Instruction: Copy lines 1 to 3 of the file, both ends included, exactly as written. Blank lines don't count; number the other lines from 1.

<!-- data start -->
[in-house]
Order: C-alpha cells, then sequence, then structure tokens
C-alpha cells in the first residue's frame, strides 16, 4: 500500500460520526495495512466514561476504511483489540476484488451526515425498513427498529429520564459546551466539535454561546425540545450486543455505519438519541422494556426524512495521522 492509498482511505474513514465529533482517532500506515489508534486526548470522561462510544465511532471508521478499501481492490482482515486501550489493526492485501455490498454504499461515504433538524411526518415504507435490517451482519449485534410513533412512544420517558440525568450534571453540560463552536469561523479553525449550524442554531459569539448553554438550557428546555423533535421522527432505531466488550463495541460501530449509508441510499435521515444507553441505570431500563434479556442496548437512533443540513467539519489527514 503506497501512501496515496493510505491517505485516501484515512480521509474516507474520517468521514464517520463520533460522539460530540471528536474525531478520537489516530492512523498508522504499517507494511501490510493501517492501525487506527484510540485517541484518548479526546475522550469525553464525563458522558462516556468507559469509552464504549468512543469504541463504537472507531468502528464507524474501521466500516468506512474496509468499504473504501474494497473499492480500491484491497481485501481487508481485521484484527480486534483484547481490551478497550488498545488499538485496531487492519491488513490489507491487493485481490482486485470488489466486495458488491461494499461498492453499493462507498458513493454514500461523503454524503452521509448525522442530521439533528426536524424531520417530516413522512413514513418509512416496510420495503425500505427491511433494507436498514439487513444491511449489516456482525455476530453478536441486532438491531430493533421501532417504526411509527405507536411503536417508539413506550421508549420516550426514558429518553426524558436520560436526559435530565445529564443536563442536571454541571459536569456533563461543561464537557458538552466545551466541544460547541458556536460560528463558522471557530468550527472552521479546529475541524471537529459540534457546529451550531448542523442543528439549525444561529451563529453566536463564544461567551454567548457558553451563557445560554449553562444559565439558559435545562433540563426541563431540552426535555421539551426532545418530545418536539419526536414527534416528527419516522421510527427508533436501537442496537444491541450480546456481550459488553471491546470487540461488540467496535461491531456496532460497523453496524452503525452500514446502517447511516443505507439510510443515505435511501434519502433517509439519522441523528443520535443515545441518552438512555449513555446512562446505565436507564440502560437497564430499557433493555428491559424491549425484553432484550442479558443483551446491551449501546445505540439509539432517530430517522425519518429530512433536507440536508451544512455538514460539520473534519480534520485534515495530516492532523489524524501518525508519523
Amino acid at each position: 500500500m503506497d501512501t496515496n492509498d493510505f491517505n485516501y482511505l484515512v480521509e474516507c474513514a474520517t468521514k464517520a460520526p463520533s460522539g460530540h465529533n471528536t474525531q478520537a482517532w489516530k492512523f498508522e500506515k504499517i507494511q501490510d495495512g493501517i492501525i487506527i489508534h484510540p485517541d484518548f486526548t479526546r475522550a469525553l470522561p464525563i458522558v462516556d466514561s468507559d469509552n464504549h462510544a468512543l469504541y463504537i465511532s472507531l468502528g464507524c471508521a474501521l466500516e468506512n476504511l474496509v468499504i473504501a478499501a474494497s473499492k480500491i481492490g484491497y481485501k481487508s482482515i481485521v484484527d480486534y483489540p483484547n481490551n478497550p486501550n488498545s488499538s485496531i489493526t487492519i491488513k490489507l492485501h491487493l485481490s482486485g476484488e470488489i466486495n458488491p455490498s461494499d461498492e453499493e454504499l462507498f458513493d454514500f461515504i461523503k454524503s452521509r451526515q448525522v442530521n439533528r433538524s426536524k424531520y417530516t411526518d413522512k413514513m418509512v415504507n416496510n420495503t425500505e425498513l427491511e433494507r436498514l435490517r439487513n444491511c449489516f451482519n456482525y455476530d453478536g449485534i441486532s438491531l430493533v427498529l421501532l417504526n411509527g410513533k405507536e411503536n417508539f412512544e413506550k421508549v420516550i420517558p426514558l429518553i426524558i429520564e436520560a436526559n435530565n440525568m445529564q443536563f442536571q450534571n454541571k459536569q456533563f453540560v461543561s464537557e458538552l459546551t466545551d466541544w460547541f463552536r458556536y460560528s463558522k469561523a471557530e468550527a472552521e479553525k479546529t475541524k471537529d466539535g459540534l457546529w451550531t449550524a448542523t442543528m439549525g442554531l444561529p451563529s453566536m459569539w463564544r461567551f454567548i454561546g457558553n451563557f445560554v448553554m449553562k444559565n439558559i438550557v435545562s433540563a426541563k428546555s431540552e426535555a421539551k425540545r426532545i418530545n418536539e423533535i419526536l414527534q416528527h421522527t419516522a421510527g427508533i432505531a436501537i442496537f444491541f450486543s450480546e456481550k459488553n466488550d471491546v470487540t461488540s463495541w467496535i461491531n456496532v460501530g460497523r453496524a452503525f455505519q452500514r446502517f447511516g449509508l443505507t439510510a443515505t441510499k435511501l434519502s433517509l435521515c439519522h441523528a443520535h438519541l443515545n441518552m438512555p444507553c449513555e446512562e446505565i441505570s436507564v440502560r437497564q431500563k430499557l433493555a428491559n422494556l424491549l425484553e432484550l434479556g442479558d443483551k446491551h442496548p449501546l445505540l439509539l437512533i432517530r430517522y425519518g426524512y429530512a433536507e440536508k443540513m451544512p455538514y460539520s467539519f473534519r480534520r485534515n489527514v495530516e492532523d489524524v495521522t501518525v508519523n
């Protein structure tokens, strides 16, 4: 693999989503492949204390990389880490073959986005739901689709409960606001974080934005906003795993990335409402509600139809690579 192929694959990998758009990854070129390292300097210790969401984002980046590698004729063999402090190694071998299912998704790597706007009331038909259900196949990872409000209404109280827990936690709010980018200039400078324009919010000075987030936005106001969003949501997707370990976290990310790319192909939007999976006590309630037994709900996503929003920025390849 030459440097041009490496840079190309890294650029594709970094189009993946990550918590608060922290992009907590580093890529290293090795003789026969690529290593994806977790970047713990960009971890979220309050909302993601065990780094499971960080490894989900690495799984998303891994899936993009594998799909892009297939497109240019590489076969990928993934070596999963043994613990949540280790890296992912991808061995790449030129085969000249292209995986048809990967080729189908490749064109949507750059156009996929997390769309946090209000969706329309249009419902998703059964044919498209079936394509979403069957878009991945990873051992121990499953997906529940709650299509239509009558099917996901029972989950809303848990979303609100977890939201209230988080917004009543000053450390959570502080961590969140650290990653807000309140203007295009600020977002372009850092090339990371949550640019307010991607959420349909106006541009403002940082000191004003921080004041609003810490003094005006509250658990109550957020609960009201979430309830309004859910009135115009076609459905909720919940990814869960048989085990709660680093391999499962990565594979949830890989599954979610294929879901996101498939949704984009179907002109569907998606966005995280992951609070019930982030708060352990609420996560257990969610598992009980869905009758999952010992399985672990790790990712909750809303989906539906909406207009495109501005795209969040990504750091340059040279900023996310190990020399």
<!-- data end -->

[in-house]
Order: C-alpha cells, then sequence, then structure tokens
C-alpha cells in the first residue's frame, strides 16, 4: 500500500460520526495495512466514561476504511483489540476484488451526515425498513427498529429520564459546551466539535454561546425540545450486543455505519438519541422494556426524512495521522 492509498482511505474513514465529533482517532500506515489508534486526548470522561462510544465511532471508521478499501481492490482482515486501550489493526492485501455490498454504499461515504433538524411526518415504507435490517451482519449485534410513533412512544420517558440525568450534571453540560463552536469561523479553525449550524442554531459569539448553554438550557428546555423533535421522527432505531466488550463495541460501530449509508441510499435521515444507553441505570431500563434479556442496548437512533443540513467539519489527514 503506497501512501496515496493510505491517505485516501484515512480521509474516507474520517468521514464517520463520533460522539460530540471528536474525531478520537489516530492512523498508522504499517507494511501490510493501517492501525487506527484510540485517541484518548479526546475522550469525553464525563458522558462516556468507559469509552464504549468512543469504541463504537472507531468502528464507524474501521466500516468506512474496509468499504473504501474494497473499492480500491484491497481485501481487508481485521484484527480486534483484547481490551478497550488498545488499538485496531487492519491488513490489507491487493485481490482486485470488489466486495458488491461494499461498492453499493462507498458513493454514500461523503454524503452521509448525522442530521439533528426536524424531520417530516413522512413514513418509512416496510420495503425500505427491511433494507436498514439487513444491511449489516456482525455476530453478536441486532438491531430493533421501532417504526411509527405507536411503536417508539413506550421508549420516550426514558429518553426524558436520560436526559435530565445529564443536563442536571454541571459536569456533563461543561464537557458538552466545551466541544460547541458556536460560528463558522471557530468550527472552521479546529475541524471537529459540534457546529451550531448542523442543528439549525444561529451563529453566536463564544461567551454567548457558553451563557445560554449553562444559565439558559435545562433540563426541563431540552426535555421539551426532545418530545418536539419526536414527534416528527419516522421510527427508533436501537442496537444491541450480546456481550459488553471491546470487540461488540467496535461491531456496532460497523453496524452503525452500514446502517447511516443505507439510510443515505435511501434519502433517509439519522441523528443520535443515545441518552438512555449513555446512562446505565436507564440502560437497564430499557433493555428491559424491549425484553432484550442479558443483551446491551449501546445505540439509539432517530430517522425519518429530512433536507440536508451544512455538514460539520473534519480534520485534515495530516492532523489524524501518525508519523